Scientists at the University of Hawaii have found evidence that kava leaves and stems—parts of the plant not traditionally used—may be to blame for the liver damage that led to kava being banned in countries from Germany to Australia.
CS Tang, professor of Environmental Biochemistry at the University of Hawaii, said that kava's liver toxicity is not a result of kavalactones, the active ingredient found in the plant's root, but of an alkaloid known as pipermethystine.
"This compound is not found in the roots," Tang said, "but only in the green—the peelings and leaves."
His team found evidence that supplements manufacturers commonly purchased leaves and stems during the height of the kava boom.
Michael McIntyre, chairman of the European Herbal Practitioners Association, said regardless of whether or not the suspect products contained stems and peelings, the initial German studies that sparked the controversy were clearly flawed.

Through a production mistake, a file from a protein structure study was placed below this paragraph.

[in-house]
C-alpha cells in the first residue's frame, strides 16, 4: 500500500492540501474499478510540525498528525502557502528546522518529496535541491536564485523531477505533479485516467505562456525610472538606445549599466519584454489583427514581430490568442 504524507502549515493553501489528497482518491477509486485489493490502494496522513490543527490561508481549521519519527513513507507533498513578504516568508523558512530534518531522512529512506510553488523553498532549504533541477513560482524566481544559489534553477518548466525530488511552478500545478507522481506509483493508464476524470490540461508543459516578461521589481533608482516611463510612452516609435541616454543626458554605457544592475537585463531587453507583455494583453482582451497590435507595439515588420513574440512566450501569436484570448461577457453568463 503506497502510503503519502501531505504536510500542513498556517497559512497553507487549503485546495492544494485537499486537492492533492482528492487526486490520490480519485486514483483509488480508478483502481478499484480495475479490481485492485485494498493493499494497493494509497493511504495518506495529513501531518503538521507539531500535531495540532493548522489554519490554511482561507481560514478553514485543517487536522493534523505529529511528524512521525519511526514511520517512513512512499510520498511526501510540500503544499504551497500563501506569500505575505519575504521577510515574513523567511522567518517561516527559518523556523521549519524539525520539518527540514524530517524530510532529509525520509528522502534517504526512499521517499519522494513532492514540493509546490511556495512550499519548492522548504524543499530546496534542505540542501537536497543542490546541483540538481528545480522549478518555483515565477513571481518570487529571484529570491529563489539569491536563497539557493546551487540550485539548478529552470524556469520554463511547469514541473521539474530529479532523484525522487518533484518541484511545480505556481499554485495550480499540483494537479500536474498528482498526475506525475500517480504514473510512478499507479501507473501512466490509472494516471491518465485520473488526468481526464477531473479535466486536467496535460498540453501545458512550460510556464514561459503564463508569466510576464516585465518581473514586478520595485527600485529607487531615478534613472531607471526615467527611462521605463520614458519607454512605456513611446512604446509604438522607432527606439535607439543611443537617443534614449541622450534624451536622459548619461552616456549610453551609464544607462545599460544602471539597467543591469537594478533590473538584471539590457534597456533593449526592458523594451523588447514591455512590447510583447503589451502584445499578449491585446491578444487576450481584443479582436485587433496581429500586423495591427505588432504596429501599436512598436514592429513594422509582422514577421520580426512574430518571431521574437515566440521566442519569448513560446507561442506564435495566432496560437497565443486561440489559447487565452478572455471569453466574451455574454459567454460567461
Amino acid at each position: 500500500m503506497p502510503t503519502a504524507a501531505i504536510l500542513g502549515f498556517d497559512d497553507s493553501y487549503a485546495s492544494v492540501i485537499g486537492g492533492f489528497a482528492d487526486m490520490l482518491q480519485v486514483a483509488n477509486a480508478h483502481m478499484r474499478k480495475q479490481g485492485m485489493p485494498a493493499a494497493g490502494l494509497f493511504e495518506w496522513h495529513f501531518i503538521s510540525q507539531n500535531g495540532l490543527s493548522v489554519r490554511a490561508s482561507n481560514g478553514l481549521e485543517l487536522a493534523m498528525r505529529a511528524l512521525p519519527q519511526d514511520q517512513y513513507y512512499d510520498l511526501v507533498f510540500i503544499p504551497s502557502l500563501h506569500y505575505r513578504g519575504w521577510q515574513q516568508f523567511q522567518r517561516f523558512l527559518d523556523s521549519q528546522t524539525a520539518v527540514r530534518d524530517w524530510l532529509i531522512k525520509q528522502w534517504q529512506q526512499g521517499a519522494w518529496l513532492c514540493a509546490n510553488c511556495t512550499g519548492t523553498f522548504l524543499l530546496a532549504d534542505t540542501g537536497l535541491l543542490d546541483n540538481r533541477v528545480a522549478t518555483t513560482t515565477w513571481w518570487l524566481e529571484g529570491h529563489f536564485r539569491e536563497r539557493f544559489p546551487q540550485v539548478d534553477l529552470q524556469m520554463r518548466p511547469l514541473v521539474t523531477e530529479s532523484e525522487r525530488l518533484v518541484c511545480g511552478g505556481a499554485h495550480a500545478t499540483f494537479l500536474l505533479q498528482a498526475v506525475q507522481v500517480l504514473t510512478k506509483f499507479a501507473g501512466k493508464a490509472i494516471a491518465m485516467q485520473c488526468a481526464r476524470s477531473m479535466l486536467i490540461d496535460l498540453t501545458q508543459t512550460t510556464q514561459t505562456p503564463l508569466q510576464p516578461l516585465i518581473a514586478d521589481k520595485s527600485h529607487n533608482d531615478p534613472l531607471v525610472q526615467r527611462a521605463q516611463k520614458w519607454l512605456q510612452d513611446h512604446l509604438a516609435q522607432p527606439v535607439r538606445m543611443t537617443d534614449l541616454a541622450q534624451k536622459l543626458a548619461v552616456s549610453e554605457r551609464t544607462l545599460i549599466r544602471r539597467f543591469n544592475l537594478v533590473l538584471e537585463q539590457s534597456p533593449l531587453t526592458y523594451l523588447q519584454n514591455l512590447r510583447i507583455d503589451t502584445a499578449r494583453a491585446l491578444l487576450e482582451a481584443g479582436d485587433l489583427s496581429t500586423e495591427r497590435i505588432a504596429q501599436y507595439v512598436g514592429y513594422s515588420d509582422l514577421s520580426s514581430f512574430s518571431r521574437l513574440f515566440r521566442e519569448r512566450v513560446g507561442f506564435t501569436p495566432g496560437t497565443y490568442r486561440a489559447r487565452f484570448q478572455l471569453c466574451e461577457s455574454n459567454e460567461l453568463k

"Some of the cases are presented as different ones when they are in fact the same case," he said.
In the UK, the National Association of Health Stores has commenced legal action against the Medicines and Healthcare Products Regulatory Agency (formerly the Medicines Control Agency) and the Food Standards Agency, claiming there is not enough evidence to justify the ban imposed in January.